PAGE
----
won't want any increase in SPL.

Table 7. Class AB1 operation with normal PP OPT with CT for B+.
Pairs of
normal PP tubes.
pri load
TR for
4r0 sec
TR for
8r0 sec
TR for
16r0 sec.
Class AB
1 pair 6AS7.
14 : 1
10 : 1
7 : 1
2 pairs 6AS7,
1 pair 6C33c.
10 : 1
7 : 1
5 : 1
3 pairs 6AS7,
8 : 1
5.6 : 1
4 : 1
4 pairs 6AS7,
2 pairs 6C33c.
7 : 1
5 : 1
3.5 : 1

Table 8. Class AB1 operation with Series Pair tubes and "external" OPT or SMT.
Pairs of
Series tubes.
OPT pri
TR for
4r0 sec
TR for
8r0 sec
TR for
16r0 sec
Class AB
1 pair 6AS7. 200r
7 : 1
5 : 1
3.5 : 1
2 pairs 6AS7,
1 pair 6C33c.
5 : 1
3.5 : 1
2.5 : 1
3 pairs 6AS7, 66r
4 : 1
2.8 : 1
2 : 1
4 pairs 6AS7,
2 pairs 6C33c.
3.5 : 1
2.5 : 1
1.8 : 1

The Turn Ratios used for the external OPT for series connected tubes are all quite low.

Consider use of 4 x 6AS7 or 2 x 6C33c and in Series Pair connection. Minimum load is 100r, and
there is 50W, and VRL = 70.7Vrms. The transformer should be rated for 71Vrms max input and give
Bac < 1.2Tesla at 20Hz.
After some Googling again, I found :-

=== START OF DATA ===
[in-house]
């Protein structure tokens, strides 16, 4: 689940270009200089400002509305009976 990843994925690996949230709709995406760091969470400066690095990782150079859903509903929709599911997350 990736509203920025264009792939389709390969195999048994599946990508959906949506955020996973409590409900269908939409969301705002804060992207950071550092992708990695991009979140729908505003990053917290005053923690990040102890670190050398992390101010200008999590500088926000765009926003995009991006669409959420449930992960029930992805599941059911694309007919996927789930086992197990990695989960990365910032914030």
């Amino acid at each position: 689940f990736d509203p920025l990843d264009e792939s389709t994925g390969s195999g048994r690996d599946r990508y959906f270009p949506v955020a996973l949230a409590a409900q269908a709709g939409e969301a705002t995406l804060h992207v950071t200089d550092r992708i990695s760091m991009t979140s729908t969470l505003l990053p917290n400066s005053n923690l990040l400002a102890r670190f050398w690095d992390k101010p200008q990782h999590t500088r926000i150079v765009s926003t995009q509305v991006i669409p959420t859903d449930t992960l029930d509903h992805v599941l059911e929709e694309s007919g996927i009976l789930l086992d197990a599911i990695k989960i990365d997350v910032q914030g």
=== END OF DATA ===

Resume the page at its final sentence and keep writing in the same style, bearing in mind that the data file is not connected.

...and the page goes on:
Data is at

This is a 625VA toroidal PT for $98.0. It has 2 x 115V primaries with 2 x 40V secondaries in parallel
for load ratio of 86r : 2r56, ZR = 33.6 : 1. Copper losses are 4.3% For 100r minimum load for the tubes,
secondary speaker load = 3r0, so I guess all speakers above 3r0 will be happily powered. The amp
load is higher than rated load for PT use so copper losses = 3.6%. Weight = 4.9Kg.
If mains Vin = 230V, then assume Bac = 1.2Tesla at 50Hz. With Vin = 71Vrms, then Bac = 1.2Tesla
at 15.4Hz, and quite acceptable.

The weight and Cu losses for this toroidal PT are both about the same for a well designed 50W OPT
using E&I core.